Cancun, Q.R. — After a public advisory was issued by the Federal Commission for Protection against Health Risks (Cofepris), some Cancun pharmacies continue to sell ranitidine.
In a statement in October, la Comisión Federal para la Protección Contra Riesgos Sanitarios (Cofepris) said “Pharmacies and distributors are being asked to suspend the marketing of medicines that contain ranitidine in their formulation,” yet inspectors report still being able to find the drug for sale in some Cancun pharmacies.
Drugs containing ranitidine were found likely to contain N-nitrosodimethylamine (NDMA), a known carcinogen.
Ranitidine, sold under the trade name Zantac among others, is a medication which decreases stomach acid production and is commonly used in treatment of peptic ulcer disease, gastroesophageal reflux disease, and Zollinger–Ellison syndrome.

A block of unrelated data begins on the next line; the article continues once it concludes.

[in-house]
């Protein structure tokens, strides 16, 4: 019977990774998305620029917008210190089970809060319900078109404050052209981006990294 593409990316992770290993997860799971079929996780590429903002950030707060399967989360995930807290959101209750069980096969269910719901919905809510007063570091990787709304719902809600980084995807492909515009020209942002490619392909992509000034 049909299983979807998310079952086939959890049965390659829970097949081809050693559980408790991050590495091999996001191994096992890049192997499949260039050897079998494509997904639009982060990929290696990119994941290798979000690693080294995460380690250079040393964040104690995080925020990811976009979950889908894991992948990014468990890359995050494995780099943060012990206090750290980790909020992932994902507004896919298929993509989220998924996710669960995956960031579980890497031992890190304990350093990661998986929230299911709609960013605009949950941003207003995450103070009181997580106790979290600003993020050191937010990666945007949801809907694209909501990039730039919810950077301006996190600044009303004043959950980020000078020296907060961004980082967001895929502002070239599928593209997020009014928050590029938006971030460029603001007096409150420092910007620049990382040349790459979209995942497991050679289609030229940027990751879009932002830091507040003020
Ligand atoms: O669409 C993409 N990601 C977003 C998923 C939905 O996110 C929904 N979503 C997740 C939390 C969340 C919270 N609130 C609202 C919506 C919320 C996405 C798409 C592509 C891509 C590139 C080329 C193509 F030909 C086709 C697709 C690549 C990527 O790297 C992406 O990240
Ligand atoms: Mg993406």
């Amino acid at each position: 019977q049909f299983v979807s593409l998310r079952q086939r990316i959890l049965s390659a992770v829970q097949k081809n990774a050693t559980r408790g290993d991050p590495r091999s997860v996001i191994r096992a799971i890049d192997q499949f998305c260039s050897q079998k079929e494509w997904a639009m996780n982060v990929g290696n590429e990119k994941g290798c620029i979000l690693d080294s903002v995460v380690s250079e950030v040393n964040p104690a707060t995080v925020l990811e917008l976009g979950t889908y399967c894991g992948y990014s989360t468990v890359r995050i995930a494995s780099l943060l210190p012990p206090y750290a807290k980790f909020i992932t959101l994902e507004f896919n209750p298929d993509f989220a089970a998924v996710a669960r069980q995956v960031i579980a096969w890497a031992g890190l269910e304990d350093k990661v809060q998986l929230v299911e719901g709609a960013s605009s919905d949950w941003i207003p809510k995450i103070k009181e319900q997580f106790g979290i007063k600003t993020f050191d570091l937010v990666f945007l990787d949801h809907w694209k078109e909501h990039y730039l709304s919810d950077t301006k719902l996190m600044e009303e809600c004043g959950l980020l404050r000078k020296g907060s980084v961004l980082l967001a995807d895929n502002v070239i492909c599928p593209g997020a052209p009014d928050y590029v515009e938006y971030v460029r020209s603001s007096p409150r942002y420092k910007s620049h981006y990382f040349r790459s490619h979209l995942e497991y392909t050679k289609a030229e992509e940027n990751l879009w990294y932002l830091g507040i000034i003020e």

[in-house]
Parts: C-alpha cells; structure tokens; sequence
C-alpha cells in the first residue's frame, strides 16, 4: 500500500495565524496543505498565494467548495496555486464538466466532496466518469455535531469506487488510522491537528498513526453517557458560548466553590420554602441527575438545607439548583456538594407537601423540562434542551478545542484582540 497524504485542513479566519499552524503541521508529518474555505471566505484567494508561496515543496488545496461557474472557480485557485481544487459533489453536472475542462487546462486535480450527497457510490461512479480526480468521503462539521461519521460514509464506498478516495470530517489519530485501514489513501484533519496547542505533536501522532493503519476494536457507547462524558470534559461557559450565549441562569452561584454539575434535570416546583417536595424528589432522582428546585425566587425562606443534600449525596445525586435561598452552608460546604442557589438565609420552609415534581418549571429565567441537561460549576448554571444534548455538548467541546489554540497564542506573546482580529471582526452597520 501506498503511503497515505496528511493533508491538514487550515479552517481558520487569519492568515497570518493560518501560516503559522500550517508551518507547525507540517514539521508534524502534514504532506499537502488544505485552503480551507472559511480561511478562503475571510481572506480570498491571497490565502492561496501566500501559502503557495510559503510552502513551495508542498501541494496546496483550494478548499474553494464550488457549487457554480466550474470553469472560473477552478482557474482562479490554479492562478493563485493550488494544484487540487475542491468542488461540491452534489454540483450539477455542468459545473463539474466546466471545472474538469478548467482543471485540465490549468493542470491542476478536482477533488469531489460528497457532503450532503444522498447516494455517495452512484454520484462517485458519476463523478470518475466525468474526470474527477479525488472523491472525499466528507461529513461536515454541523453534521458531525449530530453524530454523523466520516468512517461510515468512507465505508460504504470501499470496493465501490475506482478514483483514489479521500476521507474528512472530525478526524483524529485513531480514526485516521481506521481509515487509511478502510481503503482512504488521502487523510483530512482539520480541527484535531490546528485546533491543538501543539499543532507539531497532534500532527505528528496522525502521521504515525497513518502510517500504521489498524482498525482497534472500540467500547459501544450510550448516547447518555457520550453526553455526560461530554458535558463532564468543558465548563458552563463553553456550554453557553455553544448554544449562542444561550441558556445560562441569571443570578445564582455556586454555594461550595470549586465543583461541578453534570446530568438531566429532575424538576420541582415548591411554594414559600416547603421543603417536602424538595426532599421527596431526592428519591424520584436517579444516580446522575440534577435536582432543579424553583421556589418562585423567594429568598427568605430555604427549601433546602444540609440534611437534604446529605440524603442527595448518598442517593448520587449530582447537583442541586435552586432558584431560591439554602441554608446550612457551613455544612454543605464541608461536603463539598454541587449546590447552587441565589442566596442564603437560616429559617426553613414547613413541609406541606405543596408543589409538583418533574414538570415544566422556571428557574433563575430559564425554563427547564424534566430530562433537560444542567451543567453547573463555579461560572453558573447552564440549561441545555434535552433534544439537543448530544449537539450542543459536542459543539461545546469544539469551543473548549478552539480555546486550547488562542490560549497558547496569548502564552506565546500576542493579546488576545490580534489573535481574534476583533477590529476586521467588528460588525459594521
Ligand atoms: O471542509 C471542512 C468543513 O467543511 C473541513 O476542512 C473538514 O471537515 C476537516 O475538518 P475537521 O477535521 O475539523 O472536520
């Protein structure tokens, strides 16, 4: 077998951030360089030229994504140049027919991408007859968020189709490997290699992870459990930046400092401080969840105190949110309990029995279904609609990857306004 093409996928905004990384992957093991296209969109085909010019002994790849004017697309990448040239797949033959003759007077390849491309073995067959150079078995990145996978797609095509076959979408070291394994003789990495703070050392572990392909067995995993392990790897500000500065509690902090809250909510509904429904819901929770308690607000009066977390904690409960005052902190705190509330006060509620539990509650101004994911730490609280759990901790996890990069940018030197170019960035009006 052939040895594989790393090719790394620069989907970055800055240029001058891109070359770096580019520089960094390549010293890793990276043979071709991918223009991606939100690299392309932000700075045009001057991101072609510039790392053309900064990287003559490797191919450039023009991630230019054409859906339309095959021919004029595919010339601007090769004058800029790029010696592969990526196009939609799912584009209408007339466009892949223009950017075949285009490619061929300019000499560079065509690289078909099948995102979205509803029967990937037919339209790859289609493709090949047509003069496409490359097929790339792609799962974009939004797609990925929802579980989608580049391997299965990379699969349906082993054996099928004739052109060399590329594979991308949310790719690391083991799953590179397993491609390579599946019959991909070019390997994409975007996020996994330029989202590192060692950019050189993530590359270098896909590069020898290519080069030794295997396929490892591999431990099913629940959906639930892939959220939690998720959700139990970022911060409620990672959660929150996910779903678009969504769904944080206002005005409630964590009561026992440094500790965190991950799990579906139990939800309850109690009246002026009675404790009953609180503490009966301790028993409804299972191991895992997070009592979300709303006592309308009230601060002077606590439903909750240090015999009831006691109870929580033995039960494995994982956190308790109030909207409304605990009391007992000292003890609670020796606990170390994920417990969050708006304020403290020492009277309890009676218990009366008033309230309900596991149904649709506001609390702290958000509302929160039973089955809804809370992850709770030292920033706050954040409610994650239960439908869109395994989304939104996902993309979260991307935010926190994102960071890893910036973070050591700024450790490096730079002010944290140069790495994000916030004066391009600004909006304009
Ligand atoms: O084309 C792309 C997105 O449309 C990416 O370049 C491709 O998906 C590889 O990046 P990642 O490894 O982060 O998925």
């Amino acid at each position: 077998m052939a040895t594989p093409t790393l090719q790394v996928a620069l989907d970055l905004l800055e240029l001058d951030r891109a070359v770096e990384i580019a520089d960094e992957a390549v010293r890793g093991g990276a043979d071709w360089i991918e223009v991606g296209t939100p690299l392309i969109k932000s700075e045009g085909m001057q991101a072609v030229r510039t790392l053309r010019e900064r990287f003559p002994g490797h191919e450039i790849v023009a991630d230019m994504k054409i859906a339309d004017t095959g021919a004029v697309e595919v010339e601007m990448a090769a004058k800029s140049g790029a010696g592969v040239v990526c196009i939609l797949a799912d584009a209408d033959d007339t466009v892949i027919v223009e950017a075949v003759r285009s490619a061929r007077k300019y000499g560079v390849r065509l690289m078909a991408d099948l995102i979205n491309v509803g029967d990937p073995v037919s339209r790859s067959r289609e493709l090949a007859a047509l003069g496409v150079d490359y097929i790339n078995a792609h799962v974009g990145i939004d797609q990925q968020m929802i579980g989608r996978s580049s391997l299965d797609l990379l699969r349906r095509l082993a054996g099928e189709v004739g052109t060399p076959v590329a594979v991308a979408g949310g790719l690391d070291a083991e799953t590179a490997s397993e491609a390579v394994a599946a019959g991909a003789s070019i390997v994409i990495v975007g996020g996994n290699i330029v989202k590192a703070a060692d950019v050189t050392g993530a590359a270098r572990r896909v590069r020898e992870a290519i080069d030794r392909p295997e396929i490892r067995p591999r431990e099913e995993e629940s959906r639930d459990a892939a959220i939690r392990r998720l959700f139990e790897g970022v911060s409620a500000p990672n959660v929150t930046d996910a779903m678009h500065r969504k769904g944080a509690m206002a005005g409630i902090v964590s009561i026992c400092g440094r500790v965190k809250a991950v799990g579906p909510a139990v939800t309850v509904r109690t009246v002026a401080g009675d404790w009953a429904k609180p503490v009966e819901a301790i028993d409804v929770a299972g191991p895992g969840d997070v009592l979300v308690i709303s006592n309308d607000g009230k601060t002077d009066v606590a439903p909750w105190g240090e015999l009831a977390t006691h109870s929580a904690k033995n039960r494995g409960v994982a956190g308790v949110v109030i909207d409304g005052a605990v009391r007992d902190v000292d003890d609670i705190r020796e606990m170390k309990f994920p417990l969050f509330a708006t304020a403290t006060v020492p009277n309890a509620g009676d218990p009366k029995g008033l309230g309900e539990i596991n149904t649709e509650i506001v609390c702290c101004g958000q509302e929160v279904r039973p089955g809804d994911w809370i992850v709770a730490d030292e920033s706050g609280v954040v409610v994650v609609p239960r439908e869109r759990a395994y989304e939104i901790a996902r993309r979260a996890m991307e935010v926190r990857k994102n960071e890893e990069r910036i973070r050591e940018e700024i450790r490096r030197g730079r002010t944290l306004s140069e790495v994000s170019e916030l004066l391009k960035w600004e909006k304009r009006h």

A recent recall statement from the FDA says “The U.S. Food and Drug Administration has learned that some ranitidine medicines, including some products commonly known as the brand-name drug Zantac, contain a nitrosamine impurity called N-nitrosodimethylamine (NDMA) at low levels. NDMA is classified as a probable human carcinogen (a substance that could cause cancer) based on results from laboratory tests. NDMA is a known environmental contaminant and found in water and foods, including meats, dairy products, and vegetables.
The FDA has been investigating NDMA and other nitrosamine impurities in blood pressure and heart failure medicines called Angiotensin II Receptor Blockers (ARBs) since last year. In the case of ARBs, the FDA has recommended numerous recalls as it discovered unacceptable levels of nitrosamines.”